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Fun & Easy Polymer Clay Earrings
If you’ve always wanted to make your own jewelry, then you’re going to love polymer clay. It’s so easy to use, comes in more colors than you can imagine and bakes to a hard finish in minutes. I make earrings for myself and my friends all the time. They love that I can mold little charms that have a special meaning just for them. After getting rave reviews for these cute earrings, I decided to share how simple it really is to make them.
I think polymer clay is magical. It feels like regular sculpting clay, but you don’t need a kiln or glazes to get the look of fired pottery. You can use your kitchen oven to bake it in and the vibrancy of the colors doesn’t go away once it’s baked. And, once it cools, it’s a hard, unbreakable plastic-like consistency.
When I first started, I only had a few colors that I mixed together to create new ones. But now that I’m thoroughly addicted to this medium, I have more colors than I can count! That’s probably why I would tell beginners to just go for it and buy a set that includes a wide range of hues and some basic clay sculpting tools because if you’re like me you’re going to want to make more and more jewelry. For making unique earrings, I recommend Arteza’s Polymer Clay Set, which also comes with the jewelry findings (wires) you need for them.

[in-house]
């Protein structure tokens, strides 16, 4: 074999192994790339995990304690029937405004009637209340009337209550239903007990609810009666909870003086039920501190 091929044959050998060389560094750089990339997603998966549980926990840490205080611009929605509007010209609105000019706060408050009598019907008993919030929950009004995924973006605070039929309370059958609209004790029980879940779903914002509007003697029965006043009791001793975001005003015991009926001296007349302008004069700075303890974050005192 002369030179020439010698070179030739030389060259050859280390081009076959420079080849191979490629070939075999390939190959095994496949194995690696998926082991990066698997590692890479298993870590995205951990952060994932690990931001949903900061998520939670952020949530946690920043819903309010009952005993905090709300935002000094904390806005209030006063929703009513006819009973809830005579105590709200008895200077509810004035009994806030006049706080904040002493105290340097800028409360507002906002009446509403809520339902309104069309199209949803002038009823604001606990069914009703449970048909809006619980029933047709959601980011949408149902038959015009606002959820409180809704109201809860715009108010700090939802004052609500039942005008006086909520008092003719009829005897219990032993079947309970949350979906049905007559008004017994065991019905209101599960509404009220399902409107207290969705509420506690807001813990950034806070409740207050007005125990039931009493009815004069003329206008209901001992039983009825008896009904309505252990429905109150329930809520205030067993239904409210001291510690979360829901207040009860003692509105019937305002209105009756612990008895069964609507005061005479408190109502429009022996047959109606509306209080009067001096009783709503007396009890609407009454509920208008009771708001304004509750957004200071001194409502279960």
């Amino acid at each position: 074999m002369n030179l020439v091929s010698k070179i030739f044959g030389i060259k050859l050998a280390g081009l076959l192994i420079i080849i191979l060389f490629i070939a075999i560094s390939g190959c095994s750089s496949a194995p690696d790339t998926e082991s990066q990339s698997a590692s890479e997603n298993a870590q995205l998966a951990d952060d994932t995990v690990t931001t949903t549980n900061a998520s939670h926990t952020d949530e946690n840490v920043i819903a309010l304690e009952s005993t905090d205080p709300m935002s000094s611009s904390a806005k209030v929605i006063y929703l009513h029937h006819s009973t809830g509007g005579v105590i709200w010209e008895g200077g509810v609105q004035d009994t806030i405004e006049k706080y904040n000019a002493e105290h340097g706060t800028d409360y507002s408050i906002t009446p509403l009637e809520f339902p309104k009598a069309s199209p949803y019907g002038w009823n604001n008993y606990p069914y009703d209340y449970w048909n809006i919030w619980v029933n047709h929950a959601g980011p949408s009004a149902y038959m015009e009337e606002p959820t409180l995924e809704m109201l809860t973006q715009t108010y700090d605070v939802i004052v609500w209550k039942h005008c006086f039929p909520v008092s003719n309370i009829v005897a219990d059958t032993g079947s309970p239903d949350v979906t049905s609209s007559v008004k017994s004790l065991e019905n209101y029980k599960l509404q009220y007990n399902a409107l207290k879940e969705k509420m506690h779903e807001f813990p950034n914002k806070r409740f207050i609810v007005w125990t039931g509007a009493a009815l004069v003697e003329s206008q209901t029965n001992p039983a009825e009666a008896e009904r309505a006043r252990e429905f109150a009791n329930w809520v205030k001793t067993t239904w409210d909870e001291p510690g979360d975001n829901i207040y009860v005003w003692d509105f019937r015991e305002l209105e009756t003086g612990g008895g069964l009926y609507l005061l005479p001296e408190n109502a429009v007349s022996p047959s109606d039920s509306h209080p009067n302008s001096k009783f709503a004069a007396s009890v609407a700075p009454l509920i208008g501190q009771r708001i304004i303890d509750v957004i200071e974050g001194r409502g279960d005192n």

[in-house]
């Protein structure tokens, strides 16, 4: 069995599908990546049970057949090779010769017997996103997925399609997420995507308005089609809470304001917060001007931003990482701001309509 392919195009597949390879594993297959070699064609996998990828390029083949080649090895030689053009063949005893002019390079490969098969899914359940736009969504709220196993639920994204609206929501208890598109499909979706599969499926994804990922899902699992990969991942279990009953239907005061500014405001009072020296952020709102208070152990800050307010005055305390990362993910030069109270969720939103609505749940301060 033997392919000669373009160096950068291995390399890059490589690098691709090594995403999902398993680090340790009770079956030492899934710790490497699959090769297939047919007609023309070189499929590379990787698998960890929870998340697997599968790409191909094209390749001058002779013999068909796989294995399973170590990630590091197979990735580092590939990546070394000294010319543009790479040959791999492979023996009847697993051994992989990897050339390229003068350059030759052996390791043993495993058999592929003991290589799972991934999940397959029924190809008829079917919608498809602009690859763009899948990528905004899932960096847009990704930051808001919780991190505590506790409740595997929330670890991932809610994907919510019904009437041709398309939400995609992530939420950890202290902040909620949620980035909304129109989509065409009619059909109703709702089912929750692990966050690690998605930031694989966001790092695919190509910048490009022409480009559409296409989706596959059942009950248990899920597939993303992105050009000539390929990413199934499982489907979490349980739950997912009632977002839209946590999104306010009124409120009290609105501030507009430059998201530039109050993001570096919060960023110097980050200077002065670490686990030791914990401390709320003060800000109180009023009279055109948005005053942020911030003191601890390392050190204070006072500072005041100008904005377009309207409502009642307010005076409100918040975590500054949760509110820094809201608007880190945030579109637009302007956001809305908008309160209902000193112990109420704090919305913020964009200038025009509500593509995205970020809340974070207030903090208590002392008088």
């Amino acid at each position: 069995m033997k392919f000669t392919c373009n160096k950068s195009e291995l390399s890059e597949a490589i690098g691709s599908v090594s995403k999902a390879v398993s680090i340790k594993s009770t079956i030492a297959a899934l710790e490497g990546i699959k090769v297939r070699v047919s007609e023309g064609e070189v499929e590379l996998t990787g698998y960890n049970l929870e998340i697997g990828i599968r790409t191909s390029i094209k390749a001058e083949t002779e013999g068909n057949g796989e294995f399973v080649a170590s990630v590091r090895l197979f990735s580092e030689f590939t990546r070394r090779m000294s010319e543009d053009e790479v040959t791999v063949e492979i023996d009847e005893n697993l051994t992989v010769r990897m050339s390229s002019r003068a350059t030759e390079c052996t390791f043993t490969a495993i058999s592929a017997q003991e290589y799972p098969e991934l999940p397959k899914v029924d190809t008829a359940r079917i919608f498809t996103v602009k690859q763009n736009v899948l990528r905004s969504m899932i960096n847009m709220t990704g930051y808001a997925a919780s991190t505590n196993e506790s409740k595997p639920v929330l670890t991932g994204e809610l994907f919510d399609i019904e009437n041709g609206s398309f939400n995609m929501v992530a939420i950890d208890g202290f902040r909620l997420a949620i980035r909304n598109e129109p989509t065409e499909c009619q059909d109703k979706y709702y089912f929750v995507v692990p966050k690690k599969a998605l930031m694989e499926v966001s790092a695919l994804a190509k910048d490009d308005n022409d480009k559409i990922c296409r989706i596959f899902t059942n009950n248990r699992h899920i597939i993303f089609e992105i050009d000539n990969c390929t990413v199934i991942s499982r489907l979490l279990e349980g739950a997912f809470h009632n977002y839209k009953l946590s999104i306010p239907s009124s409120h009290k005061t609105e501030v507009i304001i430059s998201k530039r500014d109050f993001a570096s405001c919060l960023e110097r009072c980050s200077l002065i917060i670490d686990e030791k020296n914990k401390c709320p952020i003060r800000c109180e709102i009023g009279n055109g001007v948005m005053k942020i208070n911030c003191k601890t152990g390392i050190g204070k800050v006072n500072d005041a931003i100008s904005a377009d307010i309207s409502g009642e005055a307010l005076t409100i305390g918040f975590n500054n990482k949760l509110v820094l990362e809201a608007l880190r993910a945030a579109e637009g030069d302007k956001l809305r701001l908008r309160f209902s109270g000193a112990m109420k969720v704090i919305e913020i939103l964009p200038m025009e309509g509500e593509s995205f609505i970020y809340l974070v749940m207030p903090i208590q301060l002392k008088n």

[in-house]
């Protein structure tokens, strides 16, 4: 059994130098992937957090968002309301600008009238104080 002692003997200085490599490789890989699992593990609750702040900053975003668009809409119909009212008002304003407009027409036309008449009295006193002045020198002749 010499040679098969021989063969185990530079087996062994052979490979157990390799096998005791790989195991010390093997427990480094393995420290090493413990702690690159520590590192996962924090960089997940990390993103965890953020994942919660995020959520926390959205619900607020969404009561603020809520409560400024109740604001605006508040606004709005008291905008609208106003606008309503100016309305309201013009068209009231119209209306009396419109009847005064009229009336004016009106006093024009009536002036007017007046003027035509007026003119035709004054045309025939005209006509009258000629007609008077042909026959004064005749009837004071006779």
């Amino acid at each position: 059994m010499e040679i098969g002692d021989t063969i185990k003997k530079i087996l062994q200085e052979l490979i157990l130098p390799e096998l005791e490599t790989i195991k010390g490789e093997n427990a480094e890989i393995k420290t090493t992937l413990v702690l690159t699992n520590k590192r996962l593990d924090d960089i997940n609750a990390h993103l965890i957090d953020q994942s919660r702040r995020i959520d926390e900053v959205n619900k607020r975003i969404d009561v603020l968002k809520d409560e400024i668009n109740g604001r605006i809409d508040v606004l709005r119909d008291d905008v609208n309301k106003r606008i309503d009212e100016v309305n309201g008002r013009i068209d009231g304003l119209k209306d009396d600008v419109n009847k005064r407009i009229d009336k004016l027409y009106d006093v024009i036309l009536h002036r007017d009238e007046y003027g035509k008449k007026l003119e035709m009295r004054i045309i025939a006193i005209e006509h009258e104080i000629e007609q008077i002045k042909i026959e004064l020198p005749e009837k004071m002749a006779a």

List of Supplies
Step-By-Step DIY Earrings
These instructions are for earrings in the shape of a pencil and a tube of paint. You can make yours the same for both or different, as I did here. Use your imagination and have fun!
Step 1. Prepare the Colors
I start by preparing the colors I’m going to use. To soften the clay, I knead it with my fingers. Since this first earring is going to be in the shape of an Arteza pencil, it’s going to be important to show all the details, so I need the clay to be soft and pliable.
If you don’t have the color you need, it’s not a problem—you can mix it. This clay has a very soft texture that even children find easy to use. To get a new color, knead the two colors you’re mixing to a smooth consistency. Then smash them together, adding each color gradually and checking as you continue adding colors until you achieve the desired shade.
Here are the colors I use for each element of the pencil:
- Since the pencil lead is almost black, I add a little gray to get a more realistic color. Then, I roll it into a ball and set it aside.
- Imitating wood is more complex, so I mix beige, gray, purple and yellow into a larger ball than the pencil’s lead.
- To make my pencil look even more natural, I need that thin light layer between the wood and the yellow painted barrel. To get the right shade for this, I combine white with gray and beige.
- The last layer is the yellow painted barrel. This color also consists of several shades. I mix dark yellow with brown, gray, red and purple.
- For the eraser, I combine pink, purple and gray. I use white to attach the eraser to the pencil.